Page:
Changing the World, a group of Russell Sage students, helps
bring fresh produce to the tenants of Joseph’s House
Earth Day, you might have seen groups of college students
cleaning up parks and empty lots. If you were in Lansingburgh,
you might have spied young women from Russell Sage College
installing a greenhouse in a courtyard garden at the Lansing
Inn. The following weekend, the students returned to kit out
the greenhouse with shelves and tend the plants.
The Lansing Inn is a branch of Joseph’s House, a nonprofit
that addresses homelessness in Troy. Thirty people live permanently
in the former Phoenix Hotel. Located on a busy strip that
is part commercial and part residential, the brick building
has private studio apartments, and a large community room
for shared meals and recreation. Meals are cooked in a well-equipped
kitchen with a commercial stove and lots of tools. Outside
the community room is a very green and floral garden with
a gazebo and plenty of places to sit, installed when the building
was renovated 10 years ago.
This bit of green has a long relationship with local colleges.
Students from Rensselaer Polytechnical Institute assembled
many of its structures. On the first Saturday in May, a group
of RPI students rest in the shade, having finished a morning
of planting flowers and pressure washing the gazebo. The women
from Sage are busy transplanting tomato starts in topsy-turvy
holders, and working in the greenhouse that their class purchased.
After watering seedlings, they come indoors to eat lunch with
People wait in line for the staff to dish out hamburgers,
hot dogs and chicken hot off the grill, as well as green,
potato and macaroni salads. While the students and residents
tend to sit by themselves, this particular bridge of the town-gown
divide is pretty remarkable.
Women Changing the World has worked with Joseph’s House as
a community partner for three years; adjunct professor Christine
Nealon chose the organization because it fit a number of criteria.
had a set time each day where everyone gathered for a meal,
which would make it less intrusive for the students to get
to know the guests. Plus, Joseph’s House is right in Sage’s
backyard. It had all the right ingredients,” Nealon explains
while waiting for lunch.
While each term provides a different group of students, the
focus of one class can piggyback the next. The fall semester’s
class looked at the causes of homelessness and launched an
awareness campaign, which included selling T-shirts printed
with the phrase “Got Shelter?” to fight stereotypes associated
with the condition. When this spring class began getting to
know the folks at Joseph’s House by bringing desserts to group
dinners at the shelter in downtown Troy, access to fresh fruits
and vegetables struck them as the issue to target. As they
studied how to get produce to the clients of Joseph’s House,
they launched their own campaign, printing T-shirts with the
phrase “Got Grub?”
kept wanting to make food,” says Dana Cafaro, one of the 25
students in the 400-level class. “We wanted to do a weekly
dinner but we saw that would be an endpoint. We watched Global
Banquet and Food, Inc. We wanted some way for people
to control what they eat. We wanted them to have the power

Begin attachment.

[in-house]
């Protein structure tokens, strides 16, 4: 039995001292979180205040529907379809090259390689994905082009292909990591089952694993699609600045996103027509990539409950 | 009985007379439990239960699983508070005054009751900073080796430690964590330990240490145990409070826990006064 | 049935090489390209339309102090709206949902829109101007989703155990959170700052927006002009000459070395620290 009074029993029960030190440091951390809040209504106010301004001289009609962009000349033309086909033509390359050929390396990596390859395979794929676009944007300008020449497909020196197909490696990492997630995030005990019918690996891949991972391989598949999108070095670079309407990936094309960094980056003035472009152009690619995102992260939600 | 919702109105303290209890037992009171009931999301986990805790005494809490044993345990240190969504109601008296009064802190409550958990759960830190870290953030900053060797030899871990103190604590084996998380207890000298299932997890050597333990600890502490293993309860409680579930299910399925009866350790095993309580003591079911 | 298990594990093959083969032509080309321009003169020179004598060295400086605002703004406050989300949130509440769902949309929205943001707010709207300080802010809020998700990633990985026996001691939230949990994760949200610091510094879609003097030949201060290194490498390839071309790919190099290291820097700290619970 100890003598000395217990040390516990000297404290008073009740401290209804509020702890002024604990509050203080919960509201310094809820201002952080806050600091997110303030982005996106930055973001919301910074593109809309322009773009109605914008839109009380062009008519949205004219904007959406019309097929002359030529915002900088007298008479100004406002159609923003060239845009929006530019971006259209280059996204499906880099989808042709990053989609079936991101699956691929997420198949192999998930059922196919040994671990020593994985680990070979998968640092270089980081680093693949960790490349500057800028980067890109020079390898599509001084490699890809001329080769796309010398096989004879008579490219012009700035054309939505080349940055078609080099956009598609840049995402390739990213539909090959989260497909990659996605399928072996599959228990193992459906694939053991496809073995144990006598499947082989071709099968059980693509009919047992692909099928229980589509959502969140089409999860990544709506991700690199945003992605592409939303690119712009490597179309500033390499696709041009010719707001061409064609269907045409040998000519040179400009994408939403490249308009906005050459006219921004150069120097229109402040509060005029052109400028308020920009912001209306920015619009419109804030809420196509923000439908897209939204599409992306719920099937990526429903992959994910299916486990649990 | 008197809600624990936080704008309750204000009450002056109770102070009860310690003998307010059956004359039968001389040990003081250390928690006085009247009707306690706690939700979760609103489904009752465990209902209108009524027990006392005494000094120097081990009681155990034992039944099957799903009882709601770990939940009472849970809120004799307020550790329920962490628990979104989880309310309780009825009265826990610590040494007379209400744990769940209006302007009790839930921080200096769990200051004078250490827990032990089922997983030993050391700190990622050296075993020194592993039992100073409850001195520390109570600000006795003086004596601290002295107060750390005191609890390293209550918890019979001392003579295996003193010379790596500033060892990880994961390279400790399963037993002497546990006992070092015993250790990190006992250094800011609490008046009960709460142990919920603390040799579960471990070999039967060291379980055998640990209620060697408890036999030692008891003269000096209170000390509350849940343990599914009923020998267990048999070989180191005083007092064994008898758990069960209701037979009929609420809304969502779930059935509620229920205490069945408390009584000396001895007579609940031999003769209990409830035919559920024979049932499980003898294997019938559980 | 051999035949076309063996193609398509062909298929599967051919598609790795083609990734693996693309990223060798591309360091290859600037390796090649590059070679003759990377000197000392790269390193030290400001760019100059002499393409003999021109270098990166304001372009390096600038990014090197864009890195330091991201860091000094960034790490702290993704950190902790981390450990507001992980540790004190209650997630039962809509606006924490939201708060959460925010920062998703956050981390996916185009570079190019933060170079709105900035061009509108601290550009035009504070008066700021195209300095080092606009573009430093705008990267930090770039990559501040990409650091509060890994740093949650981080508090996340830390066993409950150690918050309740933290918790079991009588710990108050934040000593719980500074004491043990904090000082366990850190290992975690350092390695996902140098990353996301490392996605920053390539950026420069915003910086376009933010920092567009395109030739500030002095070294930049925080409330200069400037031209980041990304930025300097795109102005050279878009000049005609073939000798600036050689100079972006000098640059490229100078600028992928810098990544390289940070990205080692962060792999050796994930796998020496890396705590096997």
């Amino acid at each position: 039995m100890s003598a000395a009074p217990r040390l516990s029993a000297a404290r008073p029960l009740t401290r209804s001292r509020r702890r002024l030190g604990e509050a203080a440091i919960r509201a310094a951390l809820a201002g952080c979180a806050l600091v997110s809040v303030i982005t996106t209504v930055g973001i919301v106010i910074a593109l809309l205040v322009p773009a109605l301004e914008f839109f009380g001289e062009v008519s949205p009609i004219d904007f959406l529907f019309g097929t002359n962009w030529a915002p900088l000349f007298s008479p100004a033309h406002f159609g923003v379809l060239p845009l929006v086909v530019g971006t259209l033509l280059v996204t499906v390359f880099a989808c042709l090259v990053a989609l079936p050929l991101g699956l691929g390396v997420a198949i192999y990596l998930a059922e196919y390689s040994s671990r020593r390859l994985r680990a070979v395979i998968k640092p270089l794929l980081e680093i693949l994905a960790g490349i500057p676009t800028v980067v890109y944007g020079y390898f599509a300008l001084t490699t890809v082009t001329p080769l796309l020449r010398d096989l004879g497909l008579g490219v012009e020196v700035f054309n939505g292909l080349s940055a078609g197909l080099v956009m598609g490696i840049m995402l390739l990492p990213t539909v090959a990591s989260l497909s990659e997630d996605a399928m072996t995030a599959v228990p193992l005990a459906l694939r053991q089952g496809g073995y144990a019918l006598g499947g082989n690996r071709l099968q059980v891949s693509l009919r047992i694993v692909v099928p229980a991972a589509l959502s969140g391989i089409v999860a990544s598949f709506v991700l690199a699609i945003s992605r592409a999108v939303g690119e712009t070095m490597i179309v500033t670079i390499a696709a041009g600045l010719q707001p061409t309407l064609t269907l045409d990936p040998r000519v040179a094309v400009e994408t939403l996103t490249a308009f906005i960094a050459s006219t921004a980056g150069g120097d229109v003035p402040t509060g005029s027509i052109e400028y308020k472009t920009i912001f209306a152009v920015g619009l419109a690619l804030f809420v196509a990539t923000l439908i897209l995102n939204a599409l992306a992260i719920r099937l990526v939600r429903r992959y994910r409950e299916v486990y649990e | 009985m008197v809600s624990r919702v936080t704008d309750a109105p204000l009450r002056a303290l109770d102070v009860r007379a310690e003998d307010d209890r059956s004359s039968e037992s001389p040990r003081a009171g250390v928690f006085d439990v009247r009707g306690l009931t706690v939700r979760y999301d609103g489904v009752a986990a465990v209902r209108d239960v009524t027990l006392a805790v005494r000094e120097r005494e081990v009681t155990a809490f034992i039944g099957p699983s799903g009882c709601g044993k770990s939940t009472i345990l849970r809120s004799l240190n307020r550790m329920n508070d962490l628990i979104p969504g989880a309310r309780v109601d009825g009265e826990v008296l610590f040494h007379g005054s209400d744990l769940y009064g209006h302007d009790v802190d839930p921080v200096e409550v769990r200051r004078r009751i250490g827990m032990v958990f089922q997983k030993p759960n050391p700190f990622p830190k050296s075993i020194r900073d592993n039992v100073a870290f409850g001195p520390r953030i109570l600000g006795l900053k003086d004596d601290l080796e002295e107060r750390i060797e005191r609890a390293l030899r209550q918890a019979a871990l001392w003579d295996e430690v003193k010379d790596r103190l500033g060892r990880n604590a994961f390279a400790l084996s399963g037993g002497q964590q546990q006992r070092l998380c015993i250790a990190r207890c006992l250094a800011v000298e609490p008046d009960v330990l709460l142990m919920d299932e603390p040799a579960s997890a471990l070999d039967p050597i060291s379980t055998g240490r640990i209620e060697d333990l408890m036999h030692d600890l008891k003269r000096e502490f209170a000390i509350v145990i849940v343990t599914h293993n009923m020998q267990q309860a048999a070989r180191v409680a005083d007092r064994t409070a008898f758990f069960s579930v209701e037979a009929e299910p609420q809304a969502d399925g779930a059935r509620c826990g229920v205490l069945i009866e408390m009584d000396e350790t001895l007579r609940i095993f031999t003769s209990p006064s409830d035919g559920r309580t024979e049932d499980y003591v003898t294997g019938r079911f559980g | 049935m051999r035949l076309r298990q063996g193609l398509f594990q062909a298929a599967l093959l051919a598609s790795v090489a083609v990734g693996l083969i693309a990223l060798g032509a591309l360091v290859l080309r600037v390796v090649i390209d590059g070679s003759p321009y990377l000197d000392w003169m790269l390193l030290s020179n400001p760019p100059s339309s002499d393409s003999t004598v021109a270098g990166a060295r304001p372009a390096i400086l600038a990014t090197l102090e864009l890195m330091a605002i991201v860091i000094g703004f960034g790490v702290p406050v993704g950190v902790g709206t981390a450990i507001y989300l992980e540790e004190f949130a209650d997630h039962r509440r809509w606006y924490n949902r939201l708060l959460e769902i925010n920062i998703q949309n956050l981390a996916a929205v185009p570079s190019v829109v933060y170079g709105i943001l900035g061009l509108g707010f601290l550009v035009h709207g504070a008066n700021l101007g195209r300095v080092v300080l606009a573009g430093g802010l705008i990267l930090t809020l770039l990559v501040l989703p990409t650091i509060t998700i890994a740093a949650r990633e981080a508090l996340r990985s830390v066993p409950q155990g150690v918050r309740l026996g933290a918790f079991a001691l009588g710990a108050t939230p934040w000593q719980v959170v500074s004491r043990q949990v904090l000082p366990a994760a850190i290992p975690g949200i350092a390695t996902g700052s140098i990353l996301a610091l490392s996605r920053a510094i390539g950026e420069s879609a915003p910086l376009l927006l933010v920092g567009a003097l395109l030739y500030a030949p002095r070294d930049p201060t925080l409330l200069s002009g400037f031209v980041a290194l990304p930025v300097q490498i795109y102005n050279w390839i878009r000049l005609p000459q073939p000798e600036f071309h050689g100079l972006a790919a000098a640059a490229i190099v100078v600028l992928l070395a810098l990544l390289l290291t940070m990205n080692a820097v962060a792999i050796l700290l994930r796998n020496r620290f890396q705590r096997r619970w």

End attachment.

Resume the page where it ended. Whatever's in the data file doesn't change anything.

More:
to do it themselves.”
The garden project stems not just from the students, however,
but also from the people who live at the Lansing Inn. Ideas
that are invented for someone else often don’t work, as frustrated
parents and disappointed social workers know all too well.
At a tenant meeting, Nealon discovered a number of people
had gardening skills, but lacked resources for vegetable starts
or containers. Capitalizing on these interests, the class
started to investigate buying containers, but found that getting
ones large enough to support vegetables would be too expensive.
Further brainstorming led the group to shop for a greenhouse,
and now the 10-by-10-foot structure sits in the yard. Money
for the garden supplies came from T-shirt sales.
Tenants are excited about the project. After lunch, one avid
gardener gives students tips on how to handle tomatoes. When
the students aren’t around, he and other resident gardeners
take care of watering the plants and ventilating the greenhouse
so it is doesn’t cook the growing food too soon.
nothing like a fresh tomato with mayonnaise, a little lettuce
and turkey bacon,” says one tenant, who planted peppers, cucumbers
and herbs in the greenhouse. When he lived in the country,
he grew sweet corn.
food budget is limited,” says Charlie DeBrocky, director of
operations for Joseph’s House. We try to rely on what we get
donated. When it comes to fresh fruits and vegetables, it’s
not going to happen, not at today’s prices. So this is great.”
here for a list of recently reviewed restaurants.
Day Nursery’s 11th
annual fundraising event, “A Little Bit of Jazz
& More,” will take place from 5:30 to 8 today
(Thursday, April 29) in the Fenimore Gallery at
Proctors Theatre (432 State St., Schenectady).
The “more” part of the proceedings includes a
cornucopia of food, including a carving station
with turkey breast and roast beef, a pasta station,
an hors d’oeuvres display and, if you don’t want
to fetch your food, circulating trays with even
more hors d’oeuvres, including sesame chicken,
a Mediterranean artichoke tart, shrimp Wellington,
spanakopita and more. There will be complimentary
beer and wine and Chocolates by Lindt. The jazz
part is a performance by Colleen Pratt and Friends.
The event includes a benefit drawing with a choice
of a $500 gift card at either Town TV or Empress
Travel, and gift baskets sponsored by the Schenectady
Day Nursery Board of Directors. Reservations are
$50 per person or $100 for honorary committee
status, and may be made by calling Jim Kalohn
at 894-6305. . . . Remember to pass your scraps